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How's the service? Effective or defective?

“All service ranks the same with God.”

             - Robert Browning, PIPPA Passes (1841)

Service of process is generally required to initiate civil litigation in Minnesota. It is usually done by hand-delivery of the summons and complaint personally to a defendant or some suitable person actually living at the person’s abode, or in rare cases, serving by publication.

In most instances, personal service is the norm. However, when it is not done in a normal way, service can raise dispositive issues in litigation.

A pair of recent rulings of the Minnesota Supreme Court and the Court of Appeals addressed the sufficiency of personal service of process in unusual circumstances. The cases shared some similarities and had some differences.

In both cases, the rulings of the trial judges were affirmed. One regarded service as effective, allowing the case to proceed, while in the other, service was deemed defective and the case was dismissed.

Signature suit

Sufficiency of process when the summons and complaint were signed by an attorney who was not licensed in Minnesota and whether a motion to dismiss the lawsuit against multiple defendants were addressed by the Minnesota Supreme Court in a medical malpractice suit in DeCook v. Olmsted Medical Center, Inc.,875 N.W.2d 263 (Minn. Feb. 17, 2016).

The compliance officer at a medical facility in Rochester told the attorneys for the complaining parents of a child born in the hospital that she was authorized to accept service by mail for three specific physicians and nurses at the facility. The counsel served the facility and the individual defendants by mailing a copy of the summons and complaint to the compliance officer. Although the signature block in the pleadings bore the printed names of both of the attorneys licensed to practice in Minnesota and one in Maryland, it was signed only by the out-of-state attorney. The compliance officer accepted the pleadings and signed and returned a service form acknowledging receipt of service on each of the individual defendants.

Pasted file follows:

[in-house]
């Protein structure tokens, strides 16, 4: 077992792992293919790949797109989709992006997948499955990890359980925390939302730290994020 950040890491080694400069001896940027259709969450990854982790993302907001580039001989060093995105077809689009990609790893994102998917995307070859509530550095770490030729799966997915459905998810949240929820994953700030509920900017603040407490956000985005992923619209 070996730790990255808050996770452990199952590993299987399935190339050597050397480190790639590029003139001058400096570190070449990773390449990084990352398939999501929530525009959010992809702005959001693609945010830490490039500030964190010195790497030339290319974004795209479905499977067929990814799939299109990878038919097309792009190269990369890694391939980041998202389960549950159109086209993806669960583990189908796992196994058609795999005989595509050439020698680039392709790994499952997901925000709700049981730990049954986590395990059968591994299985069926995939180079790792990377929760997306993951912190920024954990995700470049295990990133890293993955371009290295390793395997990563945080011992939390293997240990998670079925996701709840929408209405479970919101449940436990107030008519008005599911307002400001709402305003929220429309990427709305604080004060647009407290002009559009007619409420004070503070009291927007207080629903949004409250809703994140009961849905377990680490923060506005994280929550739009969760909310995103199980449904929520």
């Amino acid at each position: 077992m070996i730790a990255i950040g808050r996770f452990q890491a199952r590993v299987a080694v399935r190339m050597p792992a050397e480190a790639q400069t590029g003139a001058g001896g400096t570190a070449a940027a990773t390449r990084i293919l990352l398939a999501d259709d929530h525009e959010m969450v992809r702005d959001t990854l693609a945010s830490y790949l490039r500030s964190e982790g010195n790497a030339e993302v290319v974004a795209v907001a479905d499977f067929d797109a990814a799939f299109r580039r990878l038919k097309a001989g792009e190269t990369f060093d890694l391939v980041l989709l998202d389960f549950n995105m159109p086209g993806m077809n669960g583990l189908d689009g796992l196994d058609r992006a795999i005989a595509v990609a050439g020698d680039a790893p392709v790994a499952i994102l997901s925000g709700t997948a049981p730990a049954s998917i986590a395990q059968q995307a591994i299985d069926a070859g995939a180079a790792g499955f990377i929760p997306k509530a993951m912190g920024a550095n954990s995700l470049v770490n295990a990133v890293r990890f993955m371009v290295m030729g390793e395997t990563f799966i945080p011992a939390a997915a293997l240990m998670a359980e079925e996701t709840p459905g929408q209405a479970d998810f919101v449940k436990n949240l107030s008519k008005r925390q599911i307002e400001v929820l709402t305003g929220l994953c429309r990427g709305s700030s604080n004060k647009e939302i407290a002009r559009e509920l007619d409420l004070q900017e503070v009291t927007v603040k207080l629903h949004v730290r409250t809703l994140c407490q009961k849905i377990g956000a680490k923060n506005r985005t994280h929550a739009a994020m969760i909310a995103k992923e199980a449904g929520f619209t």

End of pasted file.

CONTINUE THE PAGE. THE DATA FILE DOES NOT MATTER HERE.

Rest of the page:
All of the defendants then filed a motion to dismiss under Rule 12.02(b) on grounds of insufficient service of process, which prompted the attorney for the claimants to have the sheriff personally serve two of the nurses and left a copy of process at the medical center in an attempt to serve the other defendants, although the pleadings still were only signed by the Maryland attorney and not by one licensed to practice in Minnesota. Counsel for plaintiffs then tried again, with the Minnesota attorney appending his signature to a copy of the pleadings, an amended summons and complaint were mailed to the sheriff for service, and two of the defendants were personally served while process for the other defendants was delivered to an employee of the medical facility.

The Olmsted County District Court denied a motion to dismiss for insufficient process, reasoning that although the initiating pleadings were defective due to lack of a signature by a Minnesota attorney, the court had discretion to allow the defect to be cured by amendment, which the court allowed. A motion to dismiss the medical facility and two individual defendants who were personally served was rejected, but the court dismissed the other defendants who were not served personally.

The medical center and the two defendants who were personally served appealed, while the plaintiffs cross-appealed, seeking to reinstate the claim against the other dismissed defendants. The court of appeals affirmed, allowing the action to proceed as to the medical center and the two defendants who were personally served, but not as to the other defendants.